WICHITA, Kan. (KSNW) – One night, while deployed in Kuwait, Don Lobmeyer received news he never expected.

“I started getting Facebook notifications saying your house is on fire and like I can’t do nothing about it here,” Lobmeyer said.

Thousands of miles away, his home on Broadway in downtown Wichita burned in February 2019.

“The city already sent out notices four days after the fire saying you got things to fix,” the veteran recalled.

Windows were broken, along with roof, water, and smoke damage. The home is still standing, though.

Lobmeyer returned home a month later and had other issues with health to deal with along with his home.

Fast forward to April 2022, Wichita’s City Council voted to condemn his home.

“It was hard to comprehend, trying to show them it’s not that badly damaged and struggle is trying to get a hold of things they send me a list of structural engineers who would be able to help and no one was able to do it,” Lobmeyer said.

Originally, the council voted for the house to be demolished in 10 days. After Lobmeyer placed a huge sign explaining the situation in front of his home, the situation gained attention. The city council then decided to give a 60-day extension to make progress.

Offers for help soon came in.

“Maggie Ballard also got a hold of me after that. To say hey, you know, we’ve got contacted with a friend of hers, a high school classmate from North High, and he’s in construction. He’s a general contractor, and he’s a Marine, and that he would want to, you know, look in to see if he can help in any way,” he said. “Then things started rolling. You know, somebody knew somebody from Farha, which is the ones that usually do the roofs for the veterans.”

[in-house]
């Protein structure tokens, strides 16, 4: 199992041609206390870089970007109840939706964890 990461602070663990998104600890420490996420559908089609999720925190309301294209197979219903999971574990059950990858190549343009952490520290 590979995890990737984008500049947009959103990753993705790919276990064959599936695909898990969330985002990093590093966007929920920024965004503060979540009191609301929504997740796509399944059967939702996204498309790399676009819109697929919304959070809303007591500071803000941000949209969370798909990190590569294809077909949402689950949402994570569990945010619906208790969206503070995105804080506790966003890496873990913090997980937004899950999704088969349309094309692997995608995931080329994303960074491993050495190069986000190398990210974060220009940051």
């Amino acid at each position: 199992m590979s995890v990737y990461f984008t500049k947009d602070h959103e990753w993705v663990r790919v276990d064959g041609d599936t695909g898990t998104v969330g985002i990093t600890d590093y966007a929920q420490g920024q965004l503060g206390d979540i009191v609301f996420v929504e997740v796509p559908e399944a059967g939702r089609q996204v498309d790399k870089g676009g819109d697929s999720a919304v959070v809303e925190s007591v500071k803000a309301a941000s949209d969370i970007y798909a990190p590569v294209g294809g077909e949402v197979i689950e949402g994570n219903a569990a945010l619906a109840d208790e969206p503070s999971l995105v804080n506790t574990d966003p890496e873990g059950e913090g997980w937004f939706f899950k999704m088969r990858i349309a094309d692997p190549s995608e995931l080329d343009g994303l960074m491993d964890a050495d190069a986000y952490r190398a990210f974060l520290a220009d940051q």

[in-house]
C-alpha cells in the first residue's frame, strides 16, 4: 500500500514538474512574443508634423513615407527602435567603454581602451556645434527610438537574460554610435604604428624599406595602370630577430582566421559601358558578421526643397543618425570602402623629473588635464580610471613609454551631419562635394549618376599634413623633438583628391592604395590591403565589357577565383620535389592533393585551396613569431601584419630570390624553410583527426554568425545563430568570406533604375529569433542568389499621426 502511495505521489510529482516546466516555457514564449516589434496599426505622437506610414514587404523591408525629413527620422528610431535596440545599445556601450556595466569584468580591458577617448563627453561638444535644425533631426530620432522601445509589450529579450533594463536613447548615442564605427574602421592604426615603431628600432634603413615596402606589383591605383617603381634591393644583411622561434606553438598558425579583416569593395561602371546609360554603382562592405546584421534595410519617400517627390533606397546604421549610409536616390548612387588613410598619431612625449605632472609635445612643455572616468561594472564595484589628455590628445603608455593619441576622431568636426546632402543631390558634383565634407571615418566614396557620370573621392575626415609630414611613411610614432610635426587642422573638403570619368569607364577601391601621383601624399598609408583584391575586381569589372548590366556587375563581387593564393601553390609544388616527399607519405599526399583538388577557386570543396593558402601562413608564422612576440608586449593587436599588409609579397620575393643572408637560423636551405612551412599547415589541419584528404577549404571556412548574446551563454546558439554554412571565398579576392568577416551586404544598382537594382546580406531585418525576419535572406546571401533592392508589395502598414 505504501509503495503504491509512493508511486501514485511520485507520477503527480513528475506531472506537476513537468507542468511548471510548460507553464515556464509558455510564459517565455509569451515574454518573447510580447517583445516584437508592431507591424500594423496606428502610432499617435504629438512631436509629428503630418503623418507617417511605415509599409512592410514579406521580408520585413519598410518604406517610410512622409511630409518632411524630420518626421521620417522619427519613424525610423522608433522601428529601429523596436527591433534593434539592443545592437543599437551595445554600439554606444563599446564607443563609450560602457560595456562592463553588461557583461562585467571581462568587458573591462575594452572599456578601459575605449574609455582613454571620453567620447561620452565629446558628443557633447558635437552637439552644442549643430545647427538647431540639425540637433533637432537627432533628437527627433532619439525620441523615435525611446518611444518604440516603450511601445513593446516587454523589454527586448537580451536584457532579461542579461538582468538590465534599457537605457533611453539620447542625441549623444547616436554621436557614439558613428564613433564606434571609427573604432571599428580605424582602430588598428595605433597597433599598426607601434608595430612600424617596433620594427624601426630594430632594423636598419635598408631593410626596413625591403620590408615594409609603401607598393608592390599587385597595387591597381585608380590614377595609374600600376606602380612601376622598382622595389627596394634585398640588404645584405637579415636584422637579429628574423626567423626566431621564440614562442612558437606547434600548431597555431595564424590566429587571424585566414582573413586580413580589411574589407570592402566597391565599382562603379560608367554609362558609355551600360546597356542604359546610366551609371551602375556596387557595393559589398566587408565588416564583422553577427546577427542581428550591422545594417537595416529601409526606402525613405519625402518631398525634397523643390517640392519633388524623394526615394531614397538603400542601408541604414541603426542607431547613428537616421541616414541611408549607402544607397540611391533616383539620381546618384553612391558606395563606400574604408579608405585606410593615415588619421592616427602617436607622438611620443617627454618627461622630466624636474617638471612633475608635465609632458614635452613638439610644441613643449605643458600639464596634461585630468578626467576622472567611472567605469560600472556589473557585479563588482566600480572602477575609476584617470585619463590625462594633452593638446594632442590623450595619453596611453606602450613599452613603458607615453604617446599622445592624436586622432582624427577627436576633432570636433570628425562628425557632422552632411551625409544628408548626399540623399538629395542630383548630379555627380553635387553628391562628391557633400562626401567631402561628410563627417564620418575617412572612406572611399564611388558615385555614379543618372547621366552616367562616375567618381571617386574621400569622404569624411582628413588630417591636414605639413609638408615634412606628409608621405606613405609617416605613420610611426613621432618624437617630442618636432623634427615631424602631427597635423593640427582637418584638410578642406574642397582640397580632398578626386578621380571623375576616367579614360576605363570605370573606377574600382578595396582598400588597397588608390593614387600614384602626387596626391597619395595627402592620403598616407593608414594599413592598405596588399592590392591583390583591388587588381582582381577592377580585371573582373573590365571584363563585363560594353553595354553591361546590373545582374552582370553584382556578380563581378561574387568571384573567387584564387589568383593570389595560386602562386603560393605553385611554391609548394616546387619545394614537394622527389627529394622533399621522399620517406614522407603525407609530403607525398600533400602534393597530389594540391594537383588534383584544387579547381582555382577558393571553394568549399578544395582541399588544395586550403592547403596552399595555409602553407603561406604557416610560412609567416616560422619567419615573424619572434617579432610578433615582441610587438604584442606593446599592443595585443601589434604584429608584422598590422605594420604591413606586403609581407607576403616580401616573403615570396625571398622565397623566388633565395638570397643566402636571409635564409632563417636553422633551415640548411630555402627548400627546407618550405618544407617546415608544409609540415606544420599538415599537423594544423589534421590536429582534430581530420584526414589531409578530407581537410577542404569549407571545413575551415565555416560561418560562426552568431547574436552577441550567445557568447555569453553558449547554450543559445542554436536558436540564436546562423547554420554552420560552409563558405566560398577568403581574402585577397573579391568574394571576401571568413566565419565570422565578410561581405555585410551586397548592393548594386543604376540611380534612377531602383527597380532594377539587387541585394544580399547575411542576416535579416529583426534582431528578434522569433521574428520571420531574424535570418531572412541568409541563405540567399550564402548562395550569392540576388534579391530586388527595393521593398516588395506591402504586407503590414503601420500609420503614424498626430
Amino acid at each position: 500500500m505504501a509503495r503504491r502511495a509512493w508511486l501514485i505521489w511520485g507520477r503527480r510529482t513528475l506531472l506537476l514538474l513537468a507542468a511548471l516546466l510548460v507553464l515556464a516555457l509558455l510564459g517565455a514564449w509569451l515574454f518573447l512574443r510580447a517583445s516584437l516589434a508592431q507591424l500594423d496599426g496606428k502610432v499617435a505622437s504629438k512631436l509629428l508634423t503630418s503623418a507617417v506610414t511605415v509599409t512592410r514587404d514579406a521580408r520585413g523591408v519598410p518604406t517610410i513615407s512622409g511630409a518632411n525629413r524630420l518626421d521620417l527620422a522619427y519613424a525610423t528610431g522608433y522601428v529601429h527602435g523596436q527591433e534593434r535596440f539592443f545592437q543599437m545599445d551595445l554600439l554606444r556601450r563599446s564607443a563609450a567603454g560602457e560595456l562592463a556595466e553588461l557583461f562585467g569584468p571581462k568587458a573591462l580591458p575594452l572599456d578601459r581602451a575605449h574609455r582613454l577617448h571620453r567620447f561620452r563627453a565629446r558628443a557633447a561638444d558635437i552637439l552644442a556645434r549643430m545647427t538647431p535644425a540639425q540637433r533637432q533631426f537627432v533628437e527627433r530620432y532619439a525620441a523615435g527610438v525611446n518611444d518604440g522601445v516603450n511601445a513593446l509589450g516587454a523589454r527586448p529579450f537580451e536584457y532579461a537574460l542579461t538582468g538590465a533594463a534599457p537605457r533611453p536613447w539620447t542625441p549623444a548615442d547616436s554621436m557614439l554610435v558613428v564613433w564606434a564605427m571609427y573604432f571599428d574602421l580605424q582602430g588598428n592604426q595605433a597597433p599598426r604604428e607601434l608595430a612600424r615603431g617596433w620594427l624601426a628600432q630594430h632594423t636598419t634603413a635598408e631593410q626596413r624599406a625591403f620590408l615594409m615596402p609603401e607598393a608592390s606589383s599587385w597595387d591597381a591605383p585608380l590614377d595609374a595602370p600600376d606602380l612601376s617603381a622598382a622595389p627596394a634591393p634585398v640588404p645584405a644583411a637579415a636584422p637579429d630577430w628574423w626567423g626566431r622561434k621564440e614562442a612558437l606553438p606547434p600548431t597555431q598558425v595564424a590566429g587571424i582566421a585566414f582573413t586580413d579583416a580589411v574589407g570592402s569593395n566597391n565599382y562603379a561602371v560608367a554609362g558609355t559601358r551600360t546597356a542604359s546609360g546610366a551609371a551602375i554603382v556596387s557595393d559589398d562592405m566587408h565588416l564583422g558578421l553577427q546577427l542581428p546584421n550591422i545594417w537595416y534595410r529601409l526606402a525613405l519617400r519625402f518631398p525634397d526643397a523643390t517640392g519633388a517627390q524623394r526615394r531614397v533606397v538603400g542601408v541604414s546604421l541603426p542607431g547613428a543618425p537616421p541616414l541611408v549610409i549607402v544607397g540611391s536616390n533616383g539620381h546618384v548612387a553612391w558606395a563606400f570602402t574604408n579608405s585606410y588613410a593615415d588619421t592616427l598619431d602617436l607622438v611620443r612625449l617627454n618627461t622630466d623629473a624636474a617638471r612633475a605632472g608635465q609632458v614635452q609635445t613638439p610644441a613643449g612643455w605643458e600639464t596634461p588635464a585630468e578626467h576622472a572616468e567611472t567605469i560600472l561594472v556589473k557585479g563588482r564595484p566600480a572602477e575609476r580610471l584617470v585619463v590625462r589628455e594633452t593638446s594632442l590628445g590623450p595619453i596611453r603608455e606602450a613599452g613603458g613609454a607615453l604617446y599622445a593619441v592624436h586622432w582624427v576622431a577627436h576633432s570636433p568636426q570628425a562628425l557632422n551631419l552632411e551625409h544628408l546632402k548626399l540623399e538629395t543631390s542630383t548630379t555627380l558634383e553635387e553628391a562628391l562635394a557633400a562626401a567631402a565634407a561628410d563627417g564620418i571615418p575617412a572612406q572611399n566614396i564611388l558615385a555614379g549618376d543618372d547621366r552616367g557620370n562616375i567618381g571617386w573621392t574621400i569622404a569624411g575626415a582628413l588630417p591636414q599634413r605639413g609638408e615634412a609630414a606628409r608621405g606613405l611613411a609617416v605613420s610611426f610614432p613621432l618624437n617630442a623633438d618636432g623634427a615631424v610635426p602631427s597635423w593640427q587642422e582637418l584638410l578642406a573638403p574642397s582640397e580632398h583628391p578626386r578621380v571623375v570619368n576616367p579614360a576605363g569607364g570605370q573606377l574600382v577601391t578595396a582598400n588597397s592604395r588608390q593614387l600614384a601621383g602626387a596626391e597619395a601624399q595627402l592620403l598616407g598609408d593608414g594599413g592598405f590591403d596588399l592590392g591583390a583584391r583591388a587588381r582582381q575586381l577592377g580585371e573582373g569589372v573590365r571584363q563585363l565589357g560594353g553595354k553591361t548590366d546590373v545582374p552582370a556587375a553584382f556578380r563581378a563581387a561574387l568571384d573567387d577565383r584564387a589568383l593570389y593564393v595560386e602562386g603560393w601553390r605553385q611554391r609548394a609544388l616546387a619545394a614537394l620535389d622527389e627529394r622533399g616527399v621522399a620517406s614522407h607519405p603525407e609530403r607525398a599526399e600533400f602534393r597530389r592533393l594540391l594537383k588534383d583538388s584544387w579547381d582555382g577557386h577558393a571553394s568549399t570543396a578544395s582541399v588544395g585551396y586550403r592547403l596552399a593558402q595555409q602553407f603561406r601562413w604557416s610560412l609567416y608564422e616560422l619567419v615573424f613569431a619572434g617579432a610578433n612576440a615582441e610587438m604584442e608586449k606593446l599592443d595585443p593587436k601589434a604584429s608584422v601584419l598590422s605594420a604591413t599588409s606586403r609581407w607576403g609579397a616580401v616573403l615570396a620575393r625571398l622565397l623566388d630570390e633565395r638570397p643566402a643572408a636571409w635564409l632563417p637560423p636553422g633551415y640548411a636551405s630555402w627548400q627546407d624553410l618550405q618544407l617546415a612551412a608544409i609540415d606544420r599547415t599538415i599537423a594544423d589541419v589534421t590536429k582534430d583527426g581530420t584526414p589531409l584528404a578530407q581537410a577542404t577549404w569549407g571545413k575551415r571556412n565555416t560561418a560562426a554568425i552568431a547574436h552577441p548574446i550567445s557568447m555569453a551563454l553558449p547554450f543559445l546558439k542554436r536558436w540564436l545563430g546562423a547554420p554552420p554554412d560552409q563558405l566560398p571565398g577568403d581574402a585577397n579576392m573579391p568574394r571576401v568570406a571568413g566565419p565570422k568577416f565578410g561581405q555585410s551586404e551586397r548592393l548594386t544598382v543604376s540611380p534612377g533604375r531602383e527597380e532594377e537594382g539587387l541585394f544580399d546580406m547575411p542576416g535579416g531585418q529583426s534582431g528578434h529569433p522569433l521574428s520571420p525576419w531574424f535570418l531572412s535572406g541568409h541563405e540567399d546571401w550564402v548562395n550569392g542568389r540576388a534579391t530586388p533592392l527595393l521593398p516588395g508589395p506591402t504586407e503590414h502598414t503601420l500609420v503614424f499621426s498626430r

“Being a veteran myself, I know what other vets have been through, and we support one another,” said friend and volunteer Rodney Chandler.

Lobmeyer wants to see this home restored and turned into an apartment for homeless veterans.

“I’ve seen people that way. I’ve been that way myself and gone through that, and it’s just a different approach on how things are because i’s just getting worse with the homeless,” he said. “Working together, make them feel like they’re worth something, better in society itself, and feel worthwhile.”

The Wichita City Council will revisit the issue on June 14.

“Well, the roof we’ll be doing should be done,” Lobmeyer said. “As far as the plumbing, electrical, we’re going to be working on, you know, scraping the outside, getting the paint the exterior all ready to go, and getting that prepped up and painted.”

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